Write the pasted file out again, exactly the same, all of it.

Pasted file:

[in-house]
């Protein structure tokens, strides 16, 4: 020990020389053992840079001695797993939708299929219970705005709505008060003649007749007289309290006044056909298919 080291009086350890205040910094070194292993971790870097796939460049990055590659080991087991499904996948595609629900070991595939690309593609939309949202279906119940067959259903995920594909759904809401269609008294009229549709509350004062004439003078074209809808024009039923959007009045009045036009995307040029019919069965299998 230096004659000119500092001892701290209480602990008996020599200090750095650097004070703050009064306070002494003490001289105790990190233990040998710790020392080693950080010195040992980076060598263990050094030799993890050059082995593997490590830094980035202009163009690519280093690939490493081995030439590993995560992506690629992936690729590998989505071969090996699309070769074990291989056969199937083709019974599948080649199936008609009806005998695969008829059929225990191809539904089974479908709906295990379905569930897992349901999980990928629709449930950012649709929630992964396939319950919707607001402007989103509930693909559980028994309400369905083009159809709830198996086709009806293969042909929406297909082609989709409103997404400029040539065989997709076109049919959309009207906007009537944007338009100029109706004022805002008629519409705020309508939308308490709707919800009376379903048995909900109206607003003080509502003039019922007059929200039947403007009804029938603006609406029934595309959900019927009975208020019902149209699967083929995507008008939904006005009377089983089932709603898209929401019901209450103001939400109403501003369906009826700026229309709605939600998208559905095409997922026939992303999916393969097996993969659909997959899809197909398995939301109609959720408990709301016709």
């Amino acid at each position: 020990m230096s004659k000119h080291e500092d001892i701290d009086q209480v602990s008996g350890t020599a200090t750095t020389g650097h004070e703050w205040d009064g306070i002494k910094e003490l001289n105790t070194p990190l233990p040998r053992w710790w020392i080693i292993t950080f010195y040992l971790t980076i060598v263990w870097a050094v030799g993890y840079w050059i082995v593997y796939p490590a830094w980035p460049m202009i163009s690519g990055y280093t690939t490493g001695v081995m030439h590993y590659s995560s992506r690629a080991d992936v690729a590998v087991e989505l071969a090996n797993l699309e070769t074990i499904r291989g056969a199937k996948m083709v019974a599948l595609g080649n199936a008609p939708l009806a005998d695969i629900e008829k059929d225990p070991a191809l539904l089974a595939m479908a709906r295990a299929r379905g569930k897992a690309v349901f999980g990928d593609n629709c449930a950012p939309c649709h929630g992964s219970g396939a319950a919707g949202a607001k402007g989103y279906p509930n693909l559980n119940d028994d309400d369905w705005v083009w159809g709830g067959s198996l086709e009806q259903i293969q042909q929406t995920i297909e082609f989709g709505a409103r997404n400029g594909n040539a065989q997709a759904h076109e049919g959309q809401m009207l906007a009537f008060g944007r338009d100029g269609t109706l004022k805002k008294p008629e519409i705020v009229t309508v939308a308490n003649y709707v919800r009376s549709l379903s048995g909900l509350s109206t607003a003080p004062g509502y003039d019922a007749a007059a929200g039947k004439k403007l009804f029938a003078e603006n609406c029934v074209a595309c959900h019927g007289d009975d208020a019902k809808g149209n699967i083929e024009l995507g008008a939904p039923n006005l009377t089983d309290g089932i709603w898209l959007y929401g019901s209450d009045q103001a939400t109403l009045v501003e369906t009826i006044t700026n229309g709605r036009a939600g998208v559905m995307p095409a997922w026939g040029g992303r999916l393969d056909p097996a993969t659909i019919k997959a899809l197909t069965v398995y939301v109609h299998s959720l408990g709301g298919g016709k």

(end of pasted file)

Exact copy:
[in-house]
């Protein structure tokens, strides 16, 4: 020990020389053992840079001695797993939708299929219970705005709505008060003649007749007289309290006044056909298919 080291009086350890205040910094070194292993971790870097796939460049990055590659080991087991499904996948595609629900070991595939690309593609939309949202279906119940067959259903995920594909759904809401269609008294009229549709509350004062004439003078074209809808024009039923959007009045009045036009995307040029019919069965299998 230096004659000119500092001892701290209480602990008996020599200090750095650097004070703050009064306070002494003490001289105790990190233990040998710790020392080693950080010195040992980076060598263990050094030799993890050059082995593997490590830094980035202009163009690519280093690939490493081995030439590993995560992506690629992936690729590998989505071969090996699309070769074990291989056969199937083709019974599948080649199936008609009806005998695969008829059929225990191809539904089974479908709906295990379905569930897992349901999980990928629709449930950012649709929630992964396939319950919707607001402007989103509930693909559980028994309400369905083009159809709830198996086709009806293969042909929406297909082609989709409103997404400029040539065989997709076109049919959309009207906007009537944007338009100029109706004022805002008629519409705020309508939308308490709707919800009376379903048995909900109206607003003080509502003039019922007059929200039947403007009804029938603006609406029934595309959900019927009975208020019902149209699967083929995507008008939904006005009377089983089932709603898209929401019901209450103001939400109403501003369906009826700026229309709605939600998208559905095409997922026939992303999916393969097996993969659909997959899809197909398995939301109609959720408990709301016709």
């Amino acid at each position: 020990m230096s004659k000119h080291e500092d001892i701290d009086q209480v602990s008996g350890t020599a200090t750095t020389g650097h004070e703050w205040d009064g306070i002494k910094e003490l001289n105790t070194p990190l233990p040998r053992w710790w020392i080693i292993t950080f010195y040992l971790t980076i060598v263990w870097a050094v030799g993890y840079w050059i082995v593997y796939p490590a830094w980035p460049m202009i163009s690519g990055y280093t690939t490493g001695v081995m030439h590993y590659s995560s992506r690629a080991d992936v690729a590998v087991e989505l071969a090996n797993l699309e070769t074990i499904r291989g056969a199937k996948m083709v019974a599948l595609g080649n199936a008609p939708l009806a005998d695969i629900e008829k059929d225990p070991a191809l539904l089974a595939m479908a709906r295990a299929r379905g569930k897992a690309v349901f999980g990928d593609n629709c449930a950012p939309c649709h929630g992964s219970g396939a319950a919707g949202a607001k402007g989103y279906p509930n693909l559980n119940d028994d309400d369905w705005v083009w159809g709830g067959s198996l086709e009806q259903i293969q042909q929406t995920i297909e082609f989709g709505a409103r997404n400029g594909n040539a065989q997709a759904h076109e049919g959309q809401m009207l906007a009537f008060g944007r338009d100029g269609t109706l004022k805002k008294p008629e519409i705020v009229t309508v939308a308490n003649y709707v919800r009376s549709l379903s048995g909900l509350s109206t607003a003080p004062g509502y003039d019922a007749a007059a929200g039947k004439k403007l009804f029938a003078e603006n609406c029934v074209a595309c959900h019927g007289d009975d208020a019902k809808g149209n699967i083929e024009l995507g008008a939904p039923n006005l009377t089983d309290g089932i709603w898209l959007y929401g019901s209450d009045q103001a939400t109403l009045v501003e369906t009826i006044t700026n229309g709605r036009a939600g998208v559905m995307p095409a997922w026939g040029g992303r999916l393969d056909p097996a993969t659909i019919k997959a899809l197909t069965v398995y939301v109609h299998s959720l408990g709301g298919g016709k």